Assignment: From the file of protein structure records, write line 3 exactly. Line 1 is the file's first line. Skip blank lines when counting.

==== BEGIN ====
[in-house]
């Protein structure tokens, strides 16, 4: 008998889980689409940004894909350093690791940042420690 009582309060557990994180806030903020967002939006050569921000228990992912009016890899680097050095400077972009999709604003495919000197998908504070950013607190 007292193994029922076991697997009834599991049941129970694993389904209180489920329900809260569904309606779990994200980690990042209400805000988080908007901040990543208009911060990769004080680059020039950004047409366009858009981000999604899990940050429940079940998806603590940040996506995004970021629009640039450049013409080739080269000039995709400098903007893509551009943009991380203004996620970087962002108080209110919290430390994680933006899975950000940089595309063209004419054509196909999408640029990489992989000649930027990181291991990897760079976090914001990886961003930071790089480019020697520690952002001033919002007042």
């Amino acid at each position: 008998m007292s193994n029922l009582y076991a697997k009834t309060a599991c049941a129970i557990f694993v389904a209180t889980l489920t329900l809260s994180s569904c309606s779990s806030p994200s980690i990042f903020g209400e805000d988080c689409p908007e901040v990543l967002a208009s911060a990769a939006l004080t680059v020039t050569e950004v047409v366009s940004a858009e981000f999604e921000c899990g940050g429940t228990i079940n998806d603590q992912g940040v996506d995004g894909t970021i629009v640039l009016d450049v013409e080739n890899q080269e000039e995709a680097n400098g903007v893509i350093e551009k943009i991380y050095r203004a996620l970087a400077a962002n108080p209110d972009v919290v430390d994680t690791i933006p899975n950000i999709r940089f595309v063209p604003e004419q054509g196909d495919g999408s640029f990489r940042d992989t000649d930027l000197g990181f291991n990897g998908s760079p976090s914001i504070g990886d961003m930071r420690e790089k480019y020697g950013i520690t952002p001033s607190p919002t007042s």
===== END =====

């Amino acid at each position: 008998m007292s193994n029922l009582y076991a697997k009834t309060a599991c049941a129970i557990f694993v389904a209180t889980l489920t329900l809260s994180s569904c309606s779990s806030p994200s980690i990042f903020g209400e805000d988080c689409p908007e901040v990543l967002a208009s911060a990769a939006l004080t680059v020039t050569e950004v047409v366009s940004a858009e981000f999604e921000c899990g940050g429940t228990i079940n998806d603590q992912g940040v996506d995004g894909t970021i629009v640039l009016d450049v013409e080739n890899q080269e000039e995709a680097n400098g903007v893509i350093e551009k943009i991380y050095r203004a996620l970087a400077a962002n108080p209110d972009v919290v430390d994680t690791i933006p899975n950000i999709r940089f595309v063209p604003e004419q054509g196909d495919g999408s640029f990489r940042d992989t000649d930027l000197g990181f291991n990897g998908s760079p976090s914001i504070g990886d961003m930071r420690e790089k480019y020697g950013i520690t952002p001033s607190p919002t007042s």